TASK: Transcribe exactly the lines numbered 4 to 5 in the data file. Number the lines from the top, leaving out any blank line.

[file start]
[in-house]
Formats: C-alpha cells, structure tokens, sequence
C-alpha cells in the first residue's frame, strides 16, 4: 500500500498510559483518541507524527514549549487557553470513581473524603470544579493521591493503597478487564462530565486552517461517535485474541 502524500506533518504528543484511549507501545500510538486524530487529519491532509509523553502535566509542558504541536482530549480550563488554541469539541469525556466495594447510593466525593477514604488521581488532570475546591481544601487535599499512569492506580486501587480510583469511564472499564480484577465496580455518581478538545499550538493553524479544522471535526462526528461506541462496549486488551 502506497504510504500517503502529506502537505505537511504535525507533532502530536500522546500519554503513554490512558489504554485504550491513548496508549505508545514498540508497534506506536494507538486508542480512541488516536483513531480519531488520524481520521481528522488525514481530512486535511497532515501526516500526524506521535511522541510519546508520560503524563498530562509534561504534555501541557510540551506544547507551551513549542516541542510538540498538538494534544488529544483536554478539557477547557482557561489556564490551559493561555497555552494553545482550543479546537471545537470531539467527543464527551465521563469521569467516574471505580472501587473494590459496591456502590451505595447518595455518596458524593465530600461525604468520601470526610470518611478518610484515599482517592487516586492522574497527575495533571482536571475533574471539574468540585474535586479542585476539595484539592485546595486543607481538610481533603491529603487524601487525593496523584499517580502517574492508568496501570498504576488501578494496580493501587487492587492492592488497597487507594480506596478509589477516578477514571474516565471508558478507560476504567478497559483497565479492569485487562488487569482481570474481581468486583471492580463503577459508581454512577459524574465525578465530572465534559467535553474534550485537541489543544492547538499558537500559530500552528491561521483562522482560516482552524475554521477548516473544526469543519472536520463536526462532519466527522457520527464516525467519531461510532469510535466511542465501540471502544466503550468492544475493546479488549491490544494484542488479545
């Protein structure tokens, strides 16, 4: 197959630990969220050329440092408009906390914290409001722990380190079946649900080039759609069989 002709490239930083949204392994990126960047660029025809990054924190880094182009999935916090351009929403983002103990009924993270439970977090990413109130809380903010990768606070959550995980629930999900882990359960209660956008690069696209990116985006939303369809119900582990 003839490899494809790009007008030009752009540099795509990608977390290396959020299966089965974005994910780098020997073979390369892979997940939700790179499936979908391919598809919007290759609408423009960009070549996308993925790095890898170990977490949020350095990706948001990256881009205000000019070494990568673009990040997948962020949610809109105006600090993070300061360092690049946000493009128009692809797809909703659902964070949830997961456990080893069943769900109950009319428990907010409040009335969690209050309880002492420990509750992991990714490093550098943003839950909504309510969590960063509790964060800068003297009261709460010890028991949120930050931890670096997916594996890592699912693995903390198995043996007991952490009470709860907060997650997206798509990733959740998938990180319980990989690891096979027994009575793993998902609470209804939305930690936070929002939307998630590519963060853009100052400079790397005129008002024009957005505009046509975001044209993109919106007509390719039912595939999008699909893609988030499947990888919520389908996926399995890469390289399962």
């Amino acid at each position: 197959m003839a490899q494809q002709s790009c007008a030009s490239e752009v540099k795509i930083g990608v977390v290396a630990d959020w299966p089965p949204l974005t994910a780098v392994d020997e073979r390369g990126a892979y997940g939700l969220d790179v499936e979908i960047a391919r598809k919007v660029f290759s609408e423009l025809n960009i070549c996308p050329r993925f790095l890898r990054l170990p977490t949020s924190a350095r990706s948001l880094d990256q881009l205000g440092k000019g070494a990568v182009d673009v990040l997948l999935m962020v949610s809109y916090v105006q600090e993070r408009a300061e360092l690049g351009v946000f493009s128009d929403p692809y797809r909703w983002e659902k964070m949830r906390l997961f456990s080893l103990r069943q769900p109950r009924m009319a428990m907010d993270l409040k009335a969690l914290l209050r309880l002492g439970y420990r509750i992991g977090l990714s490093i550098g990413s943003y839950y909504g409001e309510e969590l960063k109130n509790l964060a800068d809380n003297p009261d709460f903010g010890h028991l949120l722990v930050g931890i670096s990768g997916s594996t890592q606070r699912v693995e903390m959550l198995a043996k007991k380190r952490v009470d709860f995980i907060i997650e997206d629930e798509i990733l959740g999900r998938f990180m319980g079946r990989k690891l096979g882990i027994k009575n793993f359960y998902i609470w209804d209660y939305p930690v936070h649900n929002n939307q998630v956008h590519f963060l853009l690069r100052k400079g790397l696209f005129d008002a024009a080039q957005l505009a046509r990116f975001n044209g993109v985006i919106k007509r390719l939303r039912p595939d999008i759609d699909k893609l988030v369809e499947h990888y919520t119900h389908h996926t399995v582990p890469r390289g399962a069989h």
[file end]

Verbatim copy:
């Protein structure tokens, strides 16, 4: 197959630990969220050329440092408009906390914290409001722990380190079946649900080039759609069989 002709490239930083949204392994990126960047660029025809990054924190880094182009999935916090351009929403983002103990009924993270439970977090990413109130809380903010990768606070959550995980629930999900882990359960209660956008690069696209990116985006939303369809119900582990 003839490899494809790009007008030009752009540099795509990608977390290396959020299966089965974005994910780098020997073979390369892979997940939700790179499936979908391919598809919007290759609408423009960009070549996308993925790095890898170990977490949020350095990706948001990256881009205000000019070494990568673009990040997948962020949610809109105006600090993070300061360092690049946000493009128009692809797809909703659902964070949830997961456990080893069943769900109950009319428990907010409040009335969690209050309880002492420990509750992991990714490093550098943003839950909504309510969590960063509790964060800068003297009261709460010890028991949120930050931890670096997916594996890592699912693995903390198995043996007991952490009470709860907060997650997206798509990733959740998938990180319980990989690891096979027994009575793993998902609470209804939305930690936070929002939307998630590519963060853009100052400079790397005129008002024009957005505009046509975001044209993109919106007509390719039912595939999008699909893609988030499947990888919520389908996926399995890469390289399962």
């Amino acid at each position: 197959m003839a490899q494809q002709s790009c007008a030009s490239e752009v540099k795509i930083g990608v977390v290396a630990d959020w299966p089965p949204l974005t994910a780098v392994d020997e073979r390369g990126a892979y997940g939700l969220d790179v499936e979908i960047a391919r598809k919007v660029f290759s609408e423009l025809n960009i070549c996308p050329r993925f790095l890898r990054l170990p977490t949020s924190a350095r990706s948001l880094d990256q881009l205000g440092k000019g070494a990568v182009d673009v990040l997948l999935m962020v949610s809109y916090v105006q600090e993070r408009a300061e360092l690049g351009v946000f493009s128009d929403p692809y797809r909703w983002e659902k964070m949830r906390l997961f456990s080893l103990r069943q769900p109950r009924m009319a428990m907010d993270l409040k009335a969690l914290l209050r309880l002492g439970y420990r509750i992991g977090l990714s490093i550098g990413s943003y839950y909504g409001e309510e969590l960063k109130n509790l964060a800068d809380n003297p009261d709460f903010g010890h028991l949120l722990v930050g931890i670096s990768g997916s594996t890592q606070r699912v693995e903390m959550l198995a043996k007991k380190r952490v009470d709860f995980i907060i997650e997206d629930e798509i990733l959740g999900r998938f990180m319980g079946r990989k690891l096979g882990i027994k009575n793993f359960y998902i609470w209804d209660y939305p930690v936070h649900n929002n939307q998630v956008h590519f963060l853009l690069r100052k400079g790397l696209f005129d008002a024009a080039q957005l505009a046509r990116f975001n044209g993109v985006i919106k007509r390719l939303r039912p595939d999008i759609d699909k893609l988030v369809e499947h990888y919520t119900h389908h996926t399995v582990p890469r390289g399962a069989h």